If anyone of these ‘clauses’ does not fit your profile, you are not Malay, or rather Malaysian Malay.
Let’s break it down.
You can be a Malay born in Southern Thailand, speak Malay (albeit with a Pattani or Kelantanese accent), practice the budaya Melayu (albeit the culture of the Melayu Pattani) a Muslim but unfortunately not born in Malaysia, you are NOT a Malay.
You can be a Baba or born in a Peranakan family, and most of us know the Babas actually practice Malay culture, speaks Malay (and spouts the pantun and sings the dondang sayang), born in Malaysia before Merdeka, but is not Muslim, and therefore not Malay.
You can be a Muslim, born from Indian non-Muslim parents, speaks Malay (but speaks Tamil at times), live like a Malay, born in Malaysia before Merdeka, hmmmm would you be a Malay?
You are a Javanese, not a Muslim, born in pre Merdeka Malaysia, speak Malay, live like a Malay – culture and all – and you are NOT a Malay?
You are the child of two Chinese Muslim couples, who speak Malay and nothing else, you also practice budaya Melayu because since young you lived amongst kampung Malays, and you were born before Merdeka in Malaysia – are you a Malay?
The combinations are numerous – but sometimes, it still doesn’t make you a Malay.
Now, the strange thing is that, I know of many rich or rather well-to-do Malays, who claim to be Muslims, who speak English daily, and live like Westerners (hardly wear kain sarong, eat with fork and spoon, have bangers and mash for breakfast) and were born in Malaysia before Merdeka, and yet they are Malays. Hell yes, they are Malays!
In fact, what peevs me is that Malays are slowly losing their Malay-ness – and worse still, they are either comfortable with that or oblivious to it. The Malays in the towns and cities are becoming more Westernised whilst those in the rural areas, who are very religious, are turning into pseudo Arabs.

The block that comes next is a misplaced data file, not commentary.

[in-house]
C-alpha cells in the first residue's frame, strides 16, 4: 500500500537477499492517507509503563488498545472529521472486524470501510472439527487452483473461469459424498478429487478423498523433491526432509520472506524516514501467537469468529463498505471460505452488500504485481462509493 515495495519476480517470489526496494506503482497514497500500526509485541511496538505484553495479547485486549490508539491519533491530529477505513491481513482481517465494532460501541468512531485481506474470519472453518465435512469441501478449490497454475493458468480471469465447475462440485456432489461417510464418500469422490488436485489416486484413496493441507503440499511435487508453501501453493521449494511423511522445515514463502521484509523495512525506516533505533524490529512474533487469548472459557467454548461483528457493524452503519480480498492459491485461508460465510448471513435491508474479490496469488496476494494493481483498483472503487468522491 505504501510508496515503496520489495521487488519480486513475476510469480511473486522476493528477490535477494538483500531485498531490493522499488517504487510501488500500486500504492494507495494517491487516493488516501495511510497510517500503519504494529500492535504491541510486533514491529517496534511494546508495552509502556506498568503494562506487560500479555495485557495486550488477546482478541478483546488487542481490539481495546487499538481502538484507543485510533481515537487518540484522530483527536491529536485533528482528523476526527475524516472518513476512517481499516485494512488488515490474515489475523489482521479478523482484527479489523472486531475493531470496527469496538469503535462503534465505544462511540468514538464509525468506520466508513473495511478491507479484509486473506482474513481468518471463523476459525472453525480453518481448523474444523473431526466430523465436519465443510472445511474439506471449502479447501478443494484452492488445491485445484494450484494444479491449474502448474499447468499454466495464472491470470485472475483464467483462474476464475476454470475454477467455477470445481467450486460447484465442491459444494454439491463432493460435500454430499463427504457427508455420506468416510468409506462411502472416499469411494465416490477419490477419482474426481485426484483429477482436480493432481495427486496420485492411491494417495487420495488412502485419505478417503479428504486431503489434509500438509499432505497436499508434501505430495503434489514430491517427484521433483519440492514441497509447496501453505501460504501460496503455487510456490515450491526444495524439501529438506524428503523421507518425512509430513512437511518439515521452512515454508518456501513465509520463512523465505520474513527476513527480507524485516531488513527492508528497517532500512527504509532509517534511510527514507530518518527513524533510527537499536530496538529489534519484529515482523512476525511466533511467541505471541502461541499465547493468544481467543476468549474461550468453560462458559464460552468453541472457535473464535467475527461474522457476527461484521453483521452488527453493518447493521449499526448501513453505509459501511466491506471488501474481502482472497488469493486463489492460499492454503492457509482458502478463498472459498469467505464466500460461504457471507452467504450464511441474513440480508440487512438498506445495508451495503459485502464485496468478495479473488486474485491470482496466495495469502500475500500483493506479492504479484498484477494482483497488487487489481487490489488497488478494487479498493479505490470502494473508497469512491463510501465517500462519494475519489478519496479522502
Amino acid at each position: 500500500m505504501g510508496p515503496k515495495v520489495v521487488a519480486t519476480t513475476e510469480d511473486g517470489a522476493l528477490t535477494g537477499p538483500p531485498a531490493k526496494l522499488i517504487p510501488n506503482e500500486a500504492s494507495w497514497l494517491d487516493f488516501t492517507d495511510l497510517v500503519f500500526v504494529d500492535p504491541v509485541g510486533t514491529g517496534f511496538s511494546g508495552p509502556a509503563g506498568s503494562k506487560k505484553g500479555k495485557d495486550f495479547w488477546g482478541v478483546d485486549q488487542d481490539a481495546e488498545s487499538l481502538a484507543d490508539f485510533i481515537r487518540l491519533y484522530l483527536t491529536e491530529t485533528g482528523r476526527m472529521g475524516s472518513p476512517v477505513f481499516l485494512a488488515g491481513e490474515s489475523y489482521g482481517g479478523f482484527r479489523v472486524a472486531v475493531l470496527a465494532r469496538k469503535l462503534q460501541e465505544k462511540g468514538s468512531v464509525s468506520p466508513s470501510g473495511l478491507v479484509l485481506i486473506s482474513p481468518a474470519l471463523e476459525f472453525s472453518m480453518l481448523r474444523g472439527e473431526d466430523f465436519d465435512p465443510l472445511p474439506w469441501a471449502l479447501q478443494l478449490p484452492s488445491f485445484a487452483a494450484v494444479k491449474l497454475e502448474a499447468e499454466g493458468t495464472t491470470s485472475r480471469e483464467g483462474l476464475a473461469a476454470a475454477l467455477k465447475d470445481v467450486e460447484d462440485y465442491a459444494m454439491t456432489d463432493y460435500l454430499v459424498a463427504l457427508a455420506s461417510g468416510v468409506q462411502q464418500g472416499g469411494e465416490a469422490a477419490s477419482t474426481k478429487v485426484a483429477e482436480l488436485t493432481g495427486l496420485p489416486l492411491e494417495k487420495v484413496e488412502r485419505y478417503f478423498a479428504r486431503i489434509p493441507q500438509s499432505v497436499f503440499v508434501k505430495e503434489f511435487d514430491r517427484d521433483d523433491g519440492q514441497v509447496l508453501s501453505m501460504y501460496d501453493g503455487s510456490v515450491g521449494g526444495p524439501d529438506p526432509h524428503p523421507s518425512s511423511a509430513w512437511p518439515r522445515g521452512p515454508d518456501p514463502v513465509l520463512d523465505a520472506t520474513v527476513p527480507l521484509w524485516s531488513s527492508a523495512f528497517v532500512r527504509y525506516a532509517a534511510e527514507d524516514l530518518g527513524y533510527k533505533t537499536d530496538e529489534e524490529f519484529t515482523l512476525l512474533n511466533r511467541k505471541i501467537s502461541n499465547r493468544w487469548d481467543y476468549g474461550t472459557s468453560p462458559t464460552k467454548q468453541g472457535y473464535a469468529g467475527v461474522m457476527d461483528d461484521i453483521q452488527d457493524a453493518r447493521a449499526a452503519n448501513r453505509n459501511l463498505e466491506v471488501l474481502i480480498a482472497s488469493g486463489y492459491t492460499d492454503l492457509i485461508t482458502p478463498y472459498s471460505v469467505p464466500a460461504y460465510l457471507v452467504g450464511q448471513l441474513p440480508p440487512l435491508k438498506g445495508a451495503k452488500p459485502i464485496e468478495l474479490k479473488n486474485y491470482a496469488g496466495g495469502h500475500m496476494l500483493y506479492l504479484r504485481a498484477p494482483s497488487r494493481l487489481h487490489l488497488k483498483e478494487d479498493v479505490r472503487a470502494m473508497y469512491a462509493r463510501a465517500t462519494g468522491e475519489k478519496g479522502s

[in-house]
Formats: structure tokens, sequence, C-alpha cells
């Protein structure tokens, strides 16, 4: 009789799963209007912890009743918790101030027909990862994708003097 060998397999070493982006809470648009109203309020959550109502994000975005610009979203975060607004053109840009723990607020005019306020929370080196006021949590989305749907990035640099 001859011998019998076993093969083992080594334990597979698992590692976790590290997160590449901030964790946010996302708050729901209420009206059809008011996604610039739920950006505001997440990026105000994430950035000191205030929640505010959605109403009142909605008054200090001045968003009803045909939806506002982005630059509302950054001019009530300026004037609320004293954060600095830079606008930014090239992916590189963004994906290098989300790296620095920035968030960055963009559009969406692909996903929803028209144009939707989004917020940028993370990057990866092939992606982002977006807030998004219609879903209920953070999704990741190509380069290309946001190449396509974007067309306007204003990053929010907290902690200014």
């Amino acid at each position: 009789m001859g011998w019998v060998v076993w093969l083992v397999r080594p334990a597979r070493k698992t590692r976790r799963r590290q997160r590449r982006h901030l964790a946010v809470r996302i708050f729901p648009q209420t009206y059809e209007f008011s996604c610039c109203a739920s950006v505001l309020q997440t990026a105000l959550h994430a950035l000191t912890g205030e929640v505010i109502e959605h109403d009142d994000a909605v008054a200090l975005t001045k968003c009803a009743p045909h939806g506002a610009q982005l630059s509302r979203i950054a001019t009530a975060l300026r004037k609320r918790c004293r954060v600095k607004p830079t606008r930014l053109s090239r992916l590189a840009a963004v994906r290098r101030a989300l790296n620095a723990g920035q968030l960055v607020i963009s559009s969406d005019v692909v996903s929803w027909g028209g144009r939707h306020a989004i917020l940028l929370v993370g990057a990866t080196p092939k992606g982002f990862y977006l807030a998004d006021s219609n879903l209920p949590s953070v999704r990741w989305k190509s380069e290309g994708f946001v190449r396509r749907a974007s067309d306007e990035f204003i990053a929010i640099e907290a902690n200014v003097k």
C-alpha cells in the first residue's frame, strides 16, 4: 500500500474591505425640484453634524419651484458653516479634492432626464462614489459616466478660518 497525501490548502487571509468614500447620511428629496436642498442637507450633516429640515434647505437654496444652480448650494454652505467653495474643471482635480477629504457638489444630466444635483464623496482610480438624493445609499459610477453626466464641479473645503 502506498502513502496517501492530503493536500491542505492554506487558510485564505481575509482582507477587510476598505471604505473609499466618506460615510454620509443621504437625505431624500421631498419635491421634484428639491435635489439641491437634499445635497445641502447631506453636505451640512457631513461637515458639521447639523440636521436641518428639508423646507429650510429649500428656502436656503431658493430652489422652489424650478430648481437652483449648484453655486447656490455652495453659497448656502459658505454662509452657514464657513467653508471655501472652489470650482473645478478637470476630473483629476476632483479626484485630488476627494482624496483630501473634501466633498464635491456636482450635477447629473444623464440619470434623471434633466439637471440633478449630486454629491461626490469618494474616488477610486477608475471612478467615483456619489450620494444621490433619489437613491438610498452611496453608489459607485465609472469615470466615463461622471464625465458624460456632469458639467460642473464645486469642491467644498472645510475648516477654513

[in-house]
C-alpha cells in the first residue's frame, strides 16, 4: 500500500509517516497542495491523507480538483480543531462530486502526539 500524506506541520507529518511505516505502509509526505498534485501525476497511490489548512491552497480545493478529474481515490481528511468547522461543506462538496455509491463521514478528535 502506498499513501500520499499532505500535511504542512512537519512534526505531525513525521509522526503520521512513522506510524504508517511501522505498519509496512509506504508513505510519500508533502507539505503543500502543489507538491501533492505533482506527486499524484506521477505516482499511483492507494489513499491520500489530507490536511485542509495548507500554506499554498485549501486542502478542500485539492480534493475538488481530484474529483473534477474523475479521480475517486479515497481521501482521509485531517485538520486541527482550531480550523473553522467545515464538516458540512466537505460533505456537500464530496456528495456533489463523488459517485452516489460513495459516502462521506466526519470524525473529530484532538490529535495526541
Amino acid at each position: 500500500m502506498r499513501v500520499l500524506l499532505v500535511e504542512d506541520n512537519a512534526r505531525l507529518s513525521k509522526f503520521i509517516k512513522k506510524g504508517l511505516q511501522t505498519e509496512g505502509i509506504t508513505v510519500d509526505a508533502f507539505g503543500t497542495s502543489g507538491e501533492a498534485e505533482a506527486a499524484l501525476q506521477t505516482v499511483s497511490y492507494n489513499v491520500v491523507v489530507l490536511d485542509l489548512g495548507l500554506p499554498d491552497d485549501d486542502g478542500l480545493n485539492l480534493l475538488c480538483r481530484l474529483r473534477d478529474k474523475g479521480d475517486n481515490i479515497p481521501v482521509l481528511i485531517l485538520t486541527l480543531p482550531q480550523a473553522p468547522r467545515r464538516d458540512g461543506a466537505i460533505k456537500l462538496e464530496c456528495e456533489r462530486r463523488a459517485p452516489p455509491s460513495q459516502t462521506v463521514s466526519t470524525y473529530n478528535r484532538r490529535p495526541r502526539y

The latter accepts all that is Arabic as things they need to practice and follow, and they are more than willing to expound that all other Malays should follow suit. They confuse tamaddun Islam with tamaddun Arab.
The former pulak, feels that being a Malay prevents them from embracing modernity and therefore they need to be Americans or Britons, like those successful Pakistanis and Indians in the US of A and London. These Malays, think, speak and behave like Westerners. They don’t care about adat and budaya Melayu. The only thing Melayu that they may still find acceptable in their lifestyle is Malay cuisine.
All you have to do is check out the Malay city weddings in recent years. They are now basically the parents’ ego trip trying to outdo their peers by spending hundreds of thousands of Ringgit in five star hotels. Most if not all these functions usually have extravagant AV shows of how the bride and bridegroom met. There will be also a combo playing pop music and rarely a ghazal or asli group.
The couples’ love theme played during their entrance is usually from some soppy American movie like Titanic. They walk to the dais in their Gucci suits and Jimmy Choos, a flowing white gown straight out from an upmarket SS2 Bridal Agency, and have little kids in matching tuxedos and dresses. You’d be surprised to see a real bunga manggar procession, a traditional mak andam moment, a silat performance and classic berpantun session.
Luckily, the menu is still Malay (most of the time).
What happened to the kompangs? What happened to the berzanji and bergendang.
What happened to the gotong royong? Is the term ‘kerja kahwin’ only meant for people living in the rural areas? Aren’t Malay brides now not interested in berinai but look forward to western styled bridal showers?
That’s just the modern Malay wedding.
END OF PART ONE